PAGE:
Since the mid-1800s, Historically Black Colleges and Universities (HBCUs) have been educating a majority of Black Americans. These 105 institutions serve more than 300,000 undergraduate, graduate, and professional students from diverse backgrounds, various socio economic levels, and academic achievement levels. And, it is important that they continue on this challenging journey of addressing the unique needs of the HBCU student by becoming more efficient and focused on their program offerings with minimal state support and shrinking federal funding. Further, systems mandates, board governance, affirmative action, and civil unrest oftentimes camouflage the historic role of the HBCU. Questions arise as to the relevance of these historic institutions when the student, faculty, and staff demographics begin to shift in an effort to compete for the quality and quantity of students enrolling at majority institutions. It is imperative that we continue having crucial conversations surrounding the essence of this challenge. Diversity is our strength and a reality that should not be ignored. What better institution to exemplify inclusive excellence than a HBCU? This chapter will address how these historic institutions can continue to celebrate their legacy while embracing the rich dimensions of diversity, equity, and inclusion.
Social justice themes permeate the social studies, history, civics, and current events curricula. The purpose of this paper is to examine how non-fiction trade books…
Social justice themes permeate the social studies, history, civics, and current events curricula. The purpose of this paper is to examine how non-fiction trade books represented lesbian, gay, bisexual, transsexual, transgender, and queer (LGBTQ) individuals and issues.
Trade books published after 2000 and intended for middle grades (5-8) and high school (9-12) students were analyzed.
Findings included main characters’ demography, sexuality, and various ancillary elements, such as connection to LGBTQ community, interactions with non-LGBTQ individuals, the challenges and contested terrain that LGBTQ individuals must traverse, and a range of responses to these challenges. Publication date, intended audience, and subgenre of non-fiction – specifically, memoir, expository, and historical text – added nuance to findings. Viewed broadly, the books generally engaged in exceptionalism, a historical misrepresentation, of one singular character who was a gay or lesbian white American. Diverse sexualities, races, ethnicities, and contexts were largely absent. Complex resistance structures were frequent and detailed.
This research contributes to previous scholarship exploring LGBTQ-themed fiction for secondary students and close readings of secondary level non-fiction trade books.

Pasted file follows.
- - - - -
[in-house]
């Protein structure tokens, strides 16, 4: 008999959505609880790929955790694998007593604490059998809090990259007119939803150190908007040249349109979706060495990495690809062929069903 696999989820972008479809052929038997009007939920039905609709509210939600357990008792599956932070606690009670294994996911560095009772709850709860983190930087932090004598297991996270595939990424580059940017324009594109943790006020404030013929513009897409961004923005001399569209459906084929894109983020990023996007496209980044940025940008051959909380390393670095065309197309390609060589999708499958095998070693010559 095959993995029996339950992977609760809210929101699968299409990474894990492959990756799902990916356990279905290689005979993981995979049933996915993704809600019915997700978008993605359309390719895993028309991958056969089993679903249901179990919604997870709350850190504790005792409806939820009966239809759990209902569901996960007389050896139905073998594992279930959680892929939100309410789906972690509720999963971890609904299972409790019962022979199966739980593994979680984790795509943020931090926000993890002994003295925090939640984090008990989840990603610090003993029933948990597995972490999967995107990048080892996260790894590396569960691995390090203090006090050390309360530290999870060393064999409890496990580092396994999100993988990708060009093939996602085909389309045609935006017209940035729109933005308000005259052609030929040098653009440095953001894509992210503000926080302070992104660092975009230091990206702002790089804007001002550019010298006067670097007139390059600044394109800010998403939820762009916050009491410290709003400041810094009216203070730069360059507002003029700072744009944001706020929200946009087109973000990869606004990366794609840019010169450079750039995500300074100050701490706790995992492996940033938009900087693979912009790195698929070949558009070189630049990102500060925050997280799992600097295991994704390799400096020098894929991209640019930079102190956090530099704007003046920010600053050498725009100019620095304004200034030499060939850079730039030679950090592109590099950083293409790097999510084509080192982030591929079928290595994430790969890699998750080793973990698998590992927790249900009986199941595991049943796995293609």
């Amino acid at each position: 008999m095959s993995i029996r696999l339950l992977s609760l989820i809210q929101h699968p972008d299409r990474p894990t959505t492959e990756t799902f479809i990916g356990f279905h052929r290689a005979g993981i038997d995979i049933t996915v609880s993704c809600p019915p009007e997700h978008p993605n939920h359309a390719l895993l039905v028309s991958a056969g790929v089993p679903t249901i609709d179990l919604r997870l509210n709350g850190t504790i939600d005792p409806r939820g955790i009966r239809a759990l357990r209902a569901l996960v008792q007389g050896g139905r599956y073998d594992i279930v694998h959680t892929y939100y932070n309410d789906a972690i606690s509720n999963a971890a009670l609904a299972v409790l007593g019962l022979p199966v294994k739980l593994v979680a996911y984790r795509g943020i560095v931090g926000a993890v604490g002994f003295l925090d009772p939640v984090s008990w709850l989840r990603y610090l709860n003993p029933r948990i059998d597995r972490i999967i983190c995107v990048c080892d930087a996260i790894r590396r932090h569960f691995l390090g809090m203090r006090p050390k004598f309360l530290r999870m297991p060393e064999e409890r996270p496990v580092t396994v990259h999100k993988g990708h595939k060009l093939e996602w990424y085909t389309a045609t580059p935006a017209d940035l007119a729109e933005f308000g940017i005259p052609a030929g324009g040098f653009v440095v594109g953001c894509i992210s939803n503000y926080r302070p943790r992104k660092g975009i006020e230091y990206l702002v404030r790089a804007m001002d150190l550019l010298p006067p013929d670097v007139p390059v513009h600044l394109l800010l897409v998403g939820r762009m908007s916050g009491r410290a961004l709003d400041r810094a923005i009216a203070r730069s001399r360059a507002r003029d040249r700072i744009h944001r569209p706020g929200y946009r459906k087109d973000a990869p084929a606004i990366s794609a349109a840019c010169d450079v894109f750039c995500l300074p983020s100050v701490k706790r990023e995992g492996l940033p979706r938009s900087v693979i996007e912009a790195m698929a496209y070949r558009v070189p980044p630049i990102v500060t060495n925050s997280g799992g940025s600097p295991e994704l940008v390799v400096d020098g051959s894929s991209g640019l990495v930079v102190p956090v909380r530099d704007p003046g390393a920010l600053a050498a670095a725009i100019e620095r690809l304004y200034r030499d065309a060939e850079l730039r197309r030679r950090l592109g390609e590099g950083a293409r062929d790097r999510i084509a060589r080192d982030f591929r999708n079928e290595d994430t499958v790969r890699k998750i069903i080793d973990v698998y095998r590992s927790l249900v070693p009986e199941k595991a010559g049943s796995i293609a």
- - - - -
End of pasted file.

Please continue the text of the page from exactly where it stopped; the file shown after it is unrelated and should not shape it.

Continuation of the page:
Books serve as important information resources and provide space for reflection and identity-building for many lesbian, gay, bisexual, transgender, and queer/questioning …
Books serve as important information resources and provide space for reflection and identity-building for many lesbian, gay, bisexual, transgender, and queer/questioning (LGBTQ+) people. Many in this community have experienced reduced feelings of isolation through engagement with the writings of others. Providing a safe space for such engagement is vital. Library and information science (LIS) professionals are in an optimal position to meet such needs, particularly when efforts are made to implement changes based on explicitly expressed concerns.
This chapter provides a case study of the LGBTQ Center of Durham, North Carolina, to illustrate how the organization is integrating the local LGBTQ+ community into its library by using the community’s own vocabulary and interests to inform the center’s practices and policies. The chapter also offers a guide to the locally responsive, LGBTQ+-specific classification system created for the LGBTQ Center of Durham’s library collection. This classification system was designed to represent library materials for its Durham and surrounding-area users in a useful, accessible, and respectful manner – a feat that the library committee did not feel could be accomplished using existing classification systems.
Building on the case study for applicability, the author makes recommendations for how LIS professionals who wish to better serve LGBTQ+ users can incorporate the community into their library and/or collection. The author provides additional suggestions for action, with varying levels of commitment, for library professionals and volunteers. Through resource development, training, collection development, and classification revision, libraries can more closely align their practices with the needs of users of all gender identities and sexual orientations.
This chapter focuses on ways libraries can ensure the services and collections they provide do not exclude bisexual people and indulge in the “bi erasure” that is…
This chapter focuses on ways libraries can ensure the services and collections they provide do not exclude bisexual people and indulge in the “bi erasure” that is otherwise so prevalent in society. The authors share best practices for public, academic, and school libraries to add bisexual/pansexual titles to their collections, as well as provide programmatic tips that include the larger bisexual/pansexual community. Most importantly, the authors highlight community partners, advocacy organizations, or non-profits that can serve as potential collaborators as librarians brainstorm programming for bisexual/pansexual patrons. This chapter also contains staff training guidelines and resources for creating a more welcoming environment for bisexual/pansexual patrons. The chapter concludes with a list of resources that will help librarians make more inclusive collections’ decisions and resource guides. It’s purpose is to help libraries better serve bisexual/pansexual patrons who are undoubtedly already library users.